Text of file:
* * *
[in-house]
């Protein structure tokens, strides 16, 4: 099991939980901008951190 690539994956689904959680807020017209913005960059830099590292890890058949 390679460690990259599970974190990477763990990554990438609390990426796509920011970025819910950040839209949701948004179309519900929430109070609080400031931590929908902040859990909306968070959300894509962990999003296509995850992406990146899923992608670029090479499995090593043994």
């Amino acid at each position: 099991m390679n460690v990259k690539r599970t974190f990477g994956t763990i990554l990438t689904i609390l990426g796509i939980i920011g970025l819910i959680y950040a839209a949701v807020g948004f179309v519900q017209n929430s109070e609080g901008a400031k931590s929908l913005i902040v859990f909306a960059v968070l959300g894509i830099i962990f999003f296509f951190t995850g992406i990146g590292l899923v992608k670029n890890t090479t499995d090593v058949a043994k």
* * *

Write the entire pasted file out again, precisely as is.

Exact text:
[in-house]
């Protein structure tokens, strides 16, 4: 099991939980901008951190 690539994956689904959680807020017209913005960059830099590292890890058949 390679460690990259599970974190990477763990990554990438609390990426796509920011970025819910950040839209949701948004179309519900929430109070609080400031931590929908902040859990909306968070959300894509962990999003296509995850992406990146899923992608670029090479499995090593043994």
């Amino acid at each position: 099991m390679n460690v990259k690539r599970t974190f990477g994956t763990i990554l990438t689904i609390l990426g796509i939980i920011g970025l819910i959680y950040a839209a949701v807020g948004f179309v519900q017209n929430s109070e609080g901008a400031k931590s929908l913005i902040v859990f909306a960059v968070l959300g894509i830099i962990f999003f296509f951190t995850g992406i990146g590292l899923v992608k670029n890890t090479t499995d090593v058949a043994k």